Veteran of the Crimean War (1853-1856). At the start of the war Father Damian, senior military chaplain, was transferred from the 47th Ukranian Infantry Regiment to the 45th Azov Regiment. When the war with Turkey began, his regiment went on a military campaign through Moldavia and Walachia to the Danube. In October 1854, when the Anglo-French allies arrived on Crimean shores, he returned with his regiment to the highlands surrounding Sevastopol. He fought in the siege of Sevastopol, which lasted almost one year (1854-1855) and was injured and shell-shocked twice.

        He fought in the Battle of Balaclava and Inkerman, in the battles near Evpatoria and on the Fedyukhiny highlands by the Chernaya. He helped repel the last storm of Sevastopol and crossed with the Sevastopol garrison to the north.

        Brother of mercy, consoler and spiritual mentor, Father Damian was loved by his regiment. On the battlefield he gave the injured first aid notwithstanding flying bullets and artillery fire. When the regiment would return to its campsite, he would help the injured and comfort the dying. The soldiers trusted him fully when they handed him their final letters, to be sent to their families if they were to die. Such trust from the lower ranks meant that this military priest was always snowed under with requests, letters and correspondence with their families, whom he often wrote letters to himself.

        On 4 August 1855 during the battle by the Chernaya the bandage supply came to an end and Father Damian cut his cassock and overgarments into bandages for the injured. His field commander, colonel Nordenstreng, fell into the river after being shell-shocked. He would have drowned were it not for Father Damian, who jumped into the river to save him.

        Damian Ambrosievich Borshch was awarded two golden pectoral crosses for the Crimean War. One of them came with a George’s ribbon and the order of St. Anna, 3rd class with swords.

        The description in his service record reads: “for carrying out his duties with excellence during military action against the Turkish, English, French and Sardinian armies from 1854-55 (time and place of battle shown), where with Christian selflessness he accompanied his regiment carrying a cross in his hands and gave encouragement to his soldiers with his every deed. He never left the battlefield before battle ceased, and then he continued to bandage and administer the last sacrament to the heavily wounded and the dying.”

        Some time later he was awarded the order of St. Anna 1st class, Saint Vladimir 4th and 3rd class, four pectoral crosses, club and mitre.

        After the end of the war, at the beginning of 1856, Dean Borshch was transferred from the Azov Regiment to the 4th Shlisselburg Infantry Division. He then served in the church of the Shostkinsky gunpowder factory, where created a church choir and opened a parochial school.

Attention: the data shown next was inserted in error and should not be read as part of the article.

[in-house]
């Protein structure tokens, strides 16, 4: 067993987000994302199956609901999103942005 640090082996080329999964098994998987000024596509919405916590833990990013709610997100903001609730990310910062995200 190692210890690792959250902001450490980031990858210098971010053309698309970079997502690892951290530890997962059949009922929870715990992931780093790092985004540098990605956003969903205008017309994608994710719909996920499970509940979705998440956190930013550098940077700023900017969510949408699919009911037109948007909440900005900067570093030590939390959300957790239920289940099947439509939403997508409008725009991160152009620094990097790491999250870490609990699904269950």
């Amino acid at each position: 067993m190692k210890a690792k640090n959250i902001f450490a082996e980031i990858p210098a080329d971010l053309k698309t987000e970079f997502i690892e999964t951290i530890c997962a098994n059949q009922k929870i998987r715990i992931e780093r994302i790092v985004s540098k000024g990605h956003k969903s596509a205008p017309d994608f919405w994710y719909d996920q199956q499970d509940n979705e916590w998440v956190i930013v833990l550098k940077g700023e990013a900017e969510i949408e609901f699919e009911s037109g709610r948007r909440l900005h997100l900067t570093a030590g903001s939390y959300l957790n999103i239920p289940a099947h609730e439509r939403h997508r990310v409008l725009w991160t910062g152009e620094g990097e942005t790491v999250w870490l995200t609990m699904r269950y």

Next he was appointed the dean of Sveaborg Cathedral and archpriest of the Finnish Military Region, and after that, dean of the Saint Petersburg Admiralty Cathedral and archpriest of the Saint Petersburg and Novgorod military churches.

        He was serving as dean of Kars Cathedral, when Gurdjieff met him. After that he became dean of St. Nicholas Military Cathedral in Kiev.

        Father Damian’s service in Kars was featured in the press of that time, which revealed that “not only military servicemen, but also adherents of Islam and separatists had complete respect for him”. Separatists most likely refers to Molokans, who founded a big community in Kars at that time. Gurdjieff even composed a piece of music called “Song of the Molokans”.

        Gurdjieff wrote that the whole Kars area looked up to Father Damian as its main spiritual authority, and that Father Damian played a huge role in the development of Gurdjieff’s personality.

        Gurdjieff attended a Russian school in Kars where students were selected to sing in the cathedral choir, Gurdjieff being one of those selected. When he fell ill, the dean came to see him and to meet his father. The two men became spiritual brothers and good friends. They led long, cordial conversations about the meaning of ancient legends and fables, which led to Gurdjieff’s first spiritual awakening.

        Following the advice of the dean, Gurdjieff left school to be home schooled. Father Damian himself taught him mathematics and other subjects.

        Father Damian also studied astronomy and chemistry, composed church music and played the violin.

        What a remarkable man he was!

        ***

        Source materials:

        – Razvedchik. Journal (1896);
        – P.F. Rerberg. Guardians of Sevastopol (1904);
        – O.A. Zolotarev. Christ-loving Russian Army;
        – G.I. Gurdjieff. Meetings with Remarkable Men

        I am grateful to the archivists.

        ***

        The photo for this post is from the photo album “Guardians of Sevastopol”. A short video about where I found the source materials is in a separate post on my page.

        https://www.facebook.com/elena.about.gurdjieff/videos/596261314153597/

        It took me about two weeks to write everything up.

        #gurdjieff #meetingswithremarkablemen

Leave a Reply

Your email address will not be published. Required fields are marked *